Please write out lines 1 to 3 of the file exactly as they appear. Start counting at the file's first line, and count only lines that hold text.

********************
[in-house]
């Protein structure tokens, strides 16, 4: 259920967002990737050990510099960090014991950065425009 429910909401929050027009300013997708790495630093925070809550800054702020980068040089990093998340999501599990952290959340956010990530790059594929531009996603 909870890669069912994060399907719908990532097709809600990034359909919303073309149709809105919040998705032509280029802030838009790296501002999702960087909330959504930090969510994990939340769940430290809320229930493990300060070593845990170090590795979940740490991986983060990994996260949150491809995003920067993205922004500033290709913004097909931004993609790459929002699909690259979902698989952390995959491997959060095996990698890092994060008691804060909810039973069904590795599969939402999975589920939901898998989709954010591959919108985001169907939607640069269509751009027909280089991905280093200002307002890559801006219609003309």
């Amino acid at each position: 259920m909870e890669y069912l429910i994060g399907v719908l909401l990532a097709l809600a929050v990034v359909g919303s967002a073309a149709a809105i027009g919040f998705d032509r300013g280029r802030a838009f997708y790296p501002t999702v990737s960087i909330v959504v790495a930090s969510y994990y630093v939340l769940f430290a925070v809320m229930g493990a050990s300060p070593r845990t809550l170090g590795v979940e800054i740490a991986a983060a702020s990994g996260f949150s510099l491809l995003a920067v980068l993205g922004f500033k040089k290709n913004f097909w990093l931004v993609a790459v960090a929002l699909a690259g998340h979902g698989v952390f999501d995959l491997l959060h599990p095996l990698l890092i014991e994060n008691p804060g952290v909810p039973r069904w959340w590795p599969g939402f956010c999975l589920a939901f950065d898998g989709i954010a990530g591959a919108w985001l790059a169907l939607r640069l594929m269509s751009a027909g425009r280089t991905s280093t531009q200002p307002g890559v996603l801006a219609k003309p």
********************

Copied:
[in-house]
């Protein structure tokens, strides 16, 4: 259920967002990737050990510099960090014991950065425009 429910909401929050027009300013997708790495630093925070809550800054702020980068040089990093998340999501599990952290959340956010990530790059594929531009996603 909870890669069912994060399907719908990532097709809600990034359909919303073309149709809105919040998705032509280029802030838009790296501002999702960087909330959504930090969510994990939340769940430290809320229930493990300060070593845990170090590795979940740490991986983060990994996260949150491809995003920067993205922004500033290709913004097909931004993609790459929002699909690259979902698989952390995959491997959060095996990698890092994060008691804060909810039973069904590795599969939402999975589920939901898998989709954010591959919108985001169907939607640069269509751009027909280089991905280093200002307002890559801006219609003309």
């Amino acid at each position: 259920m909870e890669y069912l429910i994060g399907v719908l909401l990532a097709l809600a929050v990034v359909g919303s967002a073309a149709a809105i027009g919040f998705d032509r300013g280029r802030a838009f997708y790296p501002t999702v990737s960087i909330v959504v790495a930090s969510y994990y630093v939340l769940f430290a925070v809320m229930g493990a050990s300060p070593r845990t809550l170090g590795v979940e800054i740490a991986a983060a702020s990994g996260f949150s510099l491809l995003a920067v980068l993205g922004f500033k040089k290709n913004f097909w990093l931004v993609a790459v960090a929002l699909a690259g998340h979902g698989v952390f999501d995959l491997l959060h599990p095996l990698l890092i014991e994060n008691p804060g952290v909810p039973r069904w959340w590795p599969g939402f956010c999975l589920a939901f950065d898998g989709i954010a990530g591959a919108w985001l790059a169907l939607r640069l594929m269509s751009a027909g425009r280089t991905s280093t531009q200002p307002g890559v996603l801006a219609k003309p």